Reef shark can be induced into a state of temporary paralysis referred to as tonic immobility or apparent death. The behavior is thought to have anti-predatory benefits in various animals species, such as the Virginia opossum. In sharks, one of the reasons scientists believe that tonic immobility could be defensive is because females seem more responsive, perhaps to deter unwanted attention from amorous males.
By rubbing the shark’s snout, sensory organs called the ampullae of Lorenzini are overstimulated. These normally help the shark to sense electric fields underwater. Species such as lemon, reef, and tiger sharks can be hypnotized with this treatment whereas others like great white sharks are not so responsive. Tonic immobility can also be induced by turning the shark upside down, causing it to pass out.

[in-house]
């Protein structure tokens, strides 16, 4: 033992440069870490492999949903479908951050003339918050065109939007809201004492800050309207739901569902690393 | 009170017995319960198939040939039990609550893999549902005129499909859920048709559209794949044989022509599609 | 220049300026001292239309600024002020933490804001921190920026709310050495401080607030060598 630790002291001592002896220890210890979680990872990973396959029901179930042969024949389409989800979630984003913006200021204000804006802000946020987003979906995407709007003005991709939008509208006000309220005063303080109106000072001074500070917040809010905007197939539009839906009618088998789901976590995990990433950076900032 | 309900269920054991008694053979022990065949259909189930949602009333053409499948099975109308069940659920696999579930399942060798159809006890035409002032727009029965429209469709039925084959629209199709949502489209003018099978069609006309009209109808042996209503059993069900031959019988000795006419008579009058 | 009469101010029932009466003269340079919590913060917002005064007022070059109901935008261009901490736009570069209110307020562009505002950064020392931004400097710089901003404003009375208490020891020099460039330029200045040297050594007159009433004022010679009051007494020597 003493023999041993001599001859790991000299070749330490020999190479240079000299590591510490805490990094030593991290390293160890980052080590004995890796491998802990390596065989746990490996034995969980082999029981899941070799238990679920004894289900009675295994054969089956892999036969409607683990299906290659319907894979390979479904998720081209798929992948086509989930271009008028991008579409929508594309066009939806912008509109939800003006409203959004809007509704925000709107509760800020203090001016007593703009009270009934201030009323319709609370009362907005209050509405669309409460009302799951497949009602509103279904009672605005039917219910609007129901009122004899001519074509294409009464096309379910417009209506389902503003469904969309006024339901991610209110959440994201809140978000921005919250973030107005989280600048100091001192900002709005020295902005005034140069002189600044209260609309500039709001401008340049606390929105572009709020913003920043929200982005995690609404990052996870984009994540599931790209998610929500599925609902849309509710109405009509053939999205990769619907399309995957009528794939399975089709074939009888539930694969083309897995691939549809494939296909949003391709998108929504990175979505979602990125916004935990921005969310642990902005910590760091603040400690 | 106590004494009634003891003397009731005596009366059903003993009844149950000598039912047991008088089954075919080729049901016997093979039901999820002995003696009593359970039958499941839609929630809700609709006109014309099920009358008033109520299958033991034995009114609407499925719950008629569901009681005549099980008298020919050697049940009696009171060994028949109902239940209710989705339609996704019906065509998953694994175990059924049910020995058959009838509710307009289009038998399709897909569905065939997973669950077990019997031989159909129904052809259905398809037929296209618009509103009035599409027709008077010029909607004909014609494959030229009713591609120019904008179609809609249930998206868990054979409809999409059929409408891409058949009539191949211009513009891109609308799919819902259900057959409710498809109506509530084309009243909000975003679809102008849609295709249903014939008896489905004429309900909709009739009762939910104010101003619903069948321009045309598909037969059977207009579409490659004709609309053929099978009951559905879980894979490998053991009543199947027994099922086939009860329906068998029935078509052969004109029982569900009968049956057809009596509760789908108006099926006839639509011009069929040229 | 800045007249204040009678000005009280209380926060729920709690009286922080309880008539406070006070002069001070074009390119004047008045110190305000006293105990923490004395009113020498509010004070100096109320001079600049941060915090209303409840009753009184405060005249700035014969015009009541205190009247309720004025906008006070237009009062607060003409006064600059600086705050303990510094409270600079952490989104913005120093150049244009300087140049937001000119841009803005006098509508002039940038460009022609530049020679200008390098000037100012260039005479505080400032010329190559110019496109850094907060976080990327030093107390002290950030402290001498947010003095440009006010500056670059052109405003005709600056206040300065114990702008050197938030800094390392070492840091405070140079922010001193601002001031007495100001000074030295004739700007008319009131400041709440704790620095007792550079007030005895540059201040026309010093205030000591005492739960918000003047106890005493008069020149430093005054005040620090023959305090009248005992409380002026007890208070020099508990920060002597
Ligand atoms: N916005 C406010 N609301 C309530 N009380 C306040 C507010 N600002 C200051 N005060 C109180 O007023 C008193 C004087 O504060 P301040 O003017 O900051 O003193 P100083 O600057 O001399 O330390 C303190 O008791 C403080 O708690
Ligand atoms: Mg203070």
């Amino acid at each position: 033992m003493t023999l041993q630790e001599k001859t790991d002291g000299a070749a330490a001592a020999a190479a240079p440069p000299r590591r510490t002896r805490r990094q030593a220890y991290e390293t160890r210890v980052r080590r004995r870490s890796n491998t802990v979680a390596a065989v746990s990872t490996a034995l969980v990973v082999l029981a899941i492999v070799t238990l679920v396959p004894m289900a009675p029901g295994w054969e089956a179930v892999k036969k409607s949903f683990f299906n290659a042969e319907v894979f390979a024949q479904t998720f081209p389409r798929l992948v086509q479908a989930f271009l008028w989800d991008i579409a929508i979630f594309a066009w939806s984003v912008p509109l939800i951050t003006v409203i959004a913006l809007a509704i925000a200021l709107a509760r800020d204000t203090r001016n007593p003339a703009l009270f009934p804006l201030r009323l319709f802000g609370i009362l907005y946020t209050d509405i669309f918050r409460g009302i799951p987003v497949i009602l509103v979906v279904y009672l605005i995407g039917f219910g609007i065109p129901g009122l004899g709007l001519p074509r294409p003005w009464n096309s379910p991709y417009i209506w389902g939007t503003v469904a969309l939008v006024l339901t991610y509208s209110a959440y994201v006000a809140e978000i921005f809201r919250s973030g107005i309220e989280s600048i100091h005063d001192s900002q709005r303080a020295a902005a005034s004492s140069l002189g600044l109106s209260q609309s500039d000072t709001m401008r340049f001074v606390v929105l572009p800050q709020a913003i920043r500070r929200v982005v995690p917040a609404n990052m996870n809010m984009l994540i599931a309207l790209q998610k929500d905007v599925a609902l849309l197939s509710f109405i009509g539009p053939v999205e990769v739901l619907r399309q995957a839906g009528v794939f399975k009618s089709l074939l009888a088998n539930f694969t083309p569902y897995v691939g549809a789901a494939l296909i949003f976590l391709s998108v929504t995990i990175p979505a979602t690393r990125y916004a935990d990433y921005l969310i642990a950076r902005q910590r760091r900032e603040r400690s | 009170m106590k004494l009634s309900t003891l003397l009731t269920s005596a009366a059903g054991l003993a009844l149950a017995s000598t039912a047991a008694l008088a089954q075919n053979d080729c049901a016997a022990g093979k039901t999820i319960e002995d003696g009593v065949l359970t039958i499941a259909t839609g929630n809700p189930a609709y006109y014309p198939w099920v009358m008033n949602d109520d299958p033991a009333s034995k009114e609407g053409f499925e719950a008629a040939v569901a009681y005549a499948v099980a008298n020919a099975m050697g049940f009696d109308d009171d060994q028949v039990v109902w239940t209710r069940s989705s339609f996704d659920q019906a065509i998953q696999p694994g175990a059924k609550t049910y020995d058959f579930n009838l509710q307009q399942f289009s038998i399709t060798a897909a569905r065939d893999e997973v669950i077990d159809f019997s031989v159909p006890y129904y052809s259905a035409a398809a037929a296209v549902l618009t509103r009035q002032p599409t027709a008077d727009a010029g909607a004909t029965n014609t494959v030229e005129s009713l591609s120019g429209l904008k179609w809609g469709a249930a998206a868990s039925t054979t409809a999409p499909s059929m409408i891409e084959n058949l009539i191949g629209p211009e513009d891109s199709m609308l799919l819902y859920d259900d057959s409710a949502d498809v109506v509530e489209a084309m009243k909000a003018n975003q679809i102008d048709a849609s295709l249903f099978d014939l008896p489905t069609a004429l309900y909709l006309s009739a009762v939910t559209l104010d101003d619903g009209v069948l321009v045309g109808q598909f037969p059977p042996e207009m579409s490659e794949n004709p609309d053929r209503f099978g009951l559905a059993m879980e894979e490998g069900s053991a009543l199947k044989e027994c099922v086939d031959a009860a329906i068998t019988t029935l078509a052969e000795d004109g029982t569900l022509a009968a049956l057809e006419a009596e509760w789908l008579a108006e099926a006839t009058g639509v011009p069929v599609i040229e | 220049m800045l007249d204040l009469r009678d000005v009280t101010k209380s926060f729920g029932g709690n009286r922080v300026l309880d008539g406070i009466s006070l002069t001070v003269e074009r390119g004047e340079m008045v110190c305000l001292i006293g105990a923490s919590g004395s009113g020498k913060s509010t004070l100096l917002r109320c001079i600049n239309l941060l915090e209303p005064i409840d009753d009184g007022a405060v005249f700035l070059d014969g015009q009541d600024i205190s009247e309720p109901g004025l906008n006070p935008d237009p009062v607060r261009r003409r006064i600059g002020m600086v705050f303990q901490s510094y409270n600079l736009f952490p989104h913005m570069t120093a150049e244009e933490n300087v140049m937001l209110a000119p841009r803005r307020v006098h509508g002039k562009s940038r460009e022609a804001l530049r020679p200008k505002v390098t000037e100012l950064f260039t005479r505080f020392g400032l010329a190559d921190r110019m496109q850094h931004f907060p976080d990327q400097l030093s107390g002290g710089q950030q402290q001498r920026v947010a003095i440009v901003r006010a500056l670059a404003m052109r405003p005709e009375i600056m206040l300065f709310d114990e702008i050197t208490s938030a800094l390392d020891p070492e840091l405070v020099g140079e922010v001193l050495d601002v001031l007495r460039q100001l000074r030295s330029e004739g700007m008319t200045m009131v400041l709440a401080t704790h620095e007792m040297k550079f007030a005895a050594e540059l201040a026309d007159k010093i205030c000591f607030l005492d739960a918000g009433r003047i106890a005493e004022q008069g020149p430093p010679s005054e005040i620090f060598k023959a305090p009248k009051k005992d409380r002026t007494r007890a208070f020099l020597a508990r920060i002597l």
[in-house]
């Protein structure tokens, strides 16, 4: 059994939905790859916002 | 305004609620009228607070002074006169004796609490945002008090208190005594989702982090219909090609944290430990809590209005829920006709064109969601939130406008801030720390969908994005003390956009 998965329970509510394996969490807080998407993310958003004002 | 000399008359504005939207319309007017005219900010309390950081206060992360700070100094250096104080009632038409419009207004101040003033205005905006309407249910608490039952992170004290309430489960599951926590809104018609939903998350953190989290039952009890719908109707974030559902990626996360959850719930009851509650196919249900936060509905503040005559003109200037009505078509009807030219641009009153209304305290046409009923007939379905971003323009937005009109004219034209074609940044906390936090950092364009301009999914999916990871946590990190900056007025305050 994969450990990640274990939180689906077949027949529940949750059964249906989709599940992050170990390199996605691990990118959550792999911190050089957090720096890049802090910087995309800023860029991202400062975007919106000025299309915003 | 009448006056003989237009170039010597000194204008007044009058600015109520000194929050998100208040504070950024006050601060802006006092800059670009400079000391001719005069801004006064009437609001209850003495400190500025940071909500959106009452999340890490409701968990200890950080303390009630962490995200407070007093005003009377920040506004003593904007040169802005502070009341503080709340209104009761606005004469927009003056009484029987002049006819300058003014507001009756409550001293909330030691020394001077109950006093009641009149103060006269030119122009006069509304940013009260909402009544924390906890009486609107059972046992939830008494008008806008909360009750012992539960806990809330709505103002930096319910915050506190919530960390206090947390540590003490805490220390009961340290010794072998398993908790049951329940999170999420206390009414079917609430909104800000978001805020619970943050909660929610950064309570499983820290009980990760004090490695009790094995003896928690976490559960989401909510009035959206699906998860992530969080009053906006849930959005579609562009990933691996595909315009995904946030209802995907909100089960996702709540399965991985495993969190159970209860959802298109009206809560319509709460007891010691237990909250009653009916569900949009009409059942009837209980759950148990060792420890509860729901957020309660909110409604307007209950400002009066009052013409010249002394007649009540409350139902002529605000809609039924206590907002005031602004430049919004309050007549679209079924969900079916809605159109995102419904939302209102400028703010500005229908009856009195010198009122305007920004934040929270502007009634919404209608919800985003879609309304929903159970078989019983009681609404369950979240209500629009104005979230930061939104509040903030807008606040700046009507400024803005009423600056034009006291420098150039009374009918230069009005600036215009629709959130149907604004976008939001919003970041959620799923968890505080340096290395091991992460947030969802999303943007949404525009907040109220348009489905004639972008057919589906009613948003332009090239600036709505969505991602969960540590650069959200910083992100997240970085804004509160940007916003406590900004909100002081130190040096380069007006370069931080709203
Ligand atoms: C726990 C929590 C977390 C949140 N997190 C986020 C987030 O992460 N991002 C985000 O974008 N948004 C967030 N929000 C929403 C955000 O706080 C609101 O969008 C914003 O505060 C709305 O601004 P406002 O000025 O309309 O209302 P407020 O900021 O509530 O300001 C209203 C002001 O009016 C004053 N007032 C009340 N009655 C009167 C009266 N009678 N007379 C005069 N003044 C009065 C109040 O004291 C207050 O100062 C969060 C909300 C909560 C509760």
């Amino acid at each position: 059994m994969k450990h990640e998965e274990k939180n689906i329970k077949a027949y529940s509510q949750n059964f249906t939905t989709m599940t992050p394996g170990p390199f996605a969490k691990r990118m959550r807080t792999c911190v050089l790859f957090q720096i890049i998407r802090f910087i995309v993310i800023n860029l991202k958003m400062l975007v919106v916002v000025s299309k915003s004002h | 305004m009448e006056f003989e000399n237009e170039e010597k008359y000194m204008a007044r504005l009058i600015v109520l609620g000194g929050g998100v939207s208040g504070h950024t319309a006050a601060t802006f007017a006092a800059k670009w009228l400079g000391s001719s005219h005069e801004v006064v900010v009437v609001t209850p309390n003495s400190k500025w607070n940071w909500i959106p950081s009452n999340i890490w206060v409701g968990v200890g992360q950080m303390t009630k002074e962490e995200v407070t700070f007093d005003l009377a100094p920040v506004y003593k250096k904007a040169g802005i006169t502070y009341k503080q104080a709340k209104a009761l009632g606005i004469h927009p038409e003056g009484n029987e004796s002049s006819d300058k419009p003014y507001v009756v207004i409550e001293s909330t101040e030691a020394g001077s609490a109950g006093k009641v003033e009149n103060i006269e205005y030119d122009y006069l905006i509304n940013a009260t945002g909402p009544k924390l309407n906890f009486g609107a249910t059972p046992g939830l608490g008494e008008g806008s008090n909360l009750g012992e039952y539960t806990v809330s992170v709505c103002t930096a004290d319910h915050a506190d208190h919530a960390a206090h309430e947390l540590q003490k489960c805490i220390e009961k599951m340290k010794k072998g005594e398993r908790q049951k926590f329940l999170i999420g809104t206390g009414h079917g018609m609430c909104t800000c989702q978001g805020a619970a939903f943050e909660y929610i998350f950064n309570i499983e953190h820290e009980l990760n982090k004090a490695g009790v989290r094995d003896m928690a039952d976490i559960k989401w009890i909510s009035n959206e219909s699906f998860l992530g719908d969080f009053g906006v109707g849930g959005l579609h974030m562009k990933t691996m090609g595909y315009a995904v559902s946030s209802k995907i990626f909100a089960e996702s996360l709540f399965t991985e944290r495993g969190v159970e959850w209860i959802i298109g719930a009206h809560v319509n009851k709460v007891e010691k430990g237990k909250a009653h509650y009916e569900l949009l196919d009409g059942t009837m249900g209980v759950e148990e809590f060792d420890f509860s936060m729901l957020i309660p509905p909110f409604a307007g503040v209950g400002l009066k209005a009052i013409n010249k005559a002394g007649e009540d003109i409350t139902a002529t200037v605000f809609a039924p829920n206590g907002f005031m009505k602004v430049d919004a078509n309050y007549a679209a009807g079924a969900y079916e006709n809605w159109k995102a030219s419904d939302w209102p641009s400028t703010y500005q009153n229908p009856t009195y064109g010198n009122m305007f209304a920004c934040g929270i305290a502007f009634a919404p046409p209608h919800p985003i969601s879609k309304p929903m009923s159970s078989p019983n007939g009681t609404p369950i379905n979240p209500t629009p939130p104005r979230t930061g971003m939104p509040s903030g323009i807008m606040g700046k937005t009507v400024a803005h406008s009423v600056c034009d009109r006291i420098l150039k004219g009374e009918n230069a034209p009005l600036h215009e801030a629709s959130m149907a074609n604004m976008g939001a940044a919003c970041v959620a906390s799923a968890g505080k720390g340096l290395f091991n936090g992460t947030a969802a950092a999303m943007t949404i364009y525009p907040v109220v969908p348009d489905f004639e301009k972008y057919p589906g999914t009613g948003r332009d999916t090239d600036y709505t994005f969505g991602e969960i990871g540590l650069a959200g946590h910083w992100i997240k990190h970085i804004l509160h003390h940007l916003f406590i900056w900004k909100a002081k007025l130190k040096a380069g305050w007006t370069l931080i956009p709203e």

Cristina Zenato, a scuba diver with UNEXCO in the Bahamas, has the ability to “charm” 10-foot sharks to the point that they can be balanced vertically in one hand. She has used this technique to remove fishing hooks and parasites and fishing hooks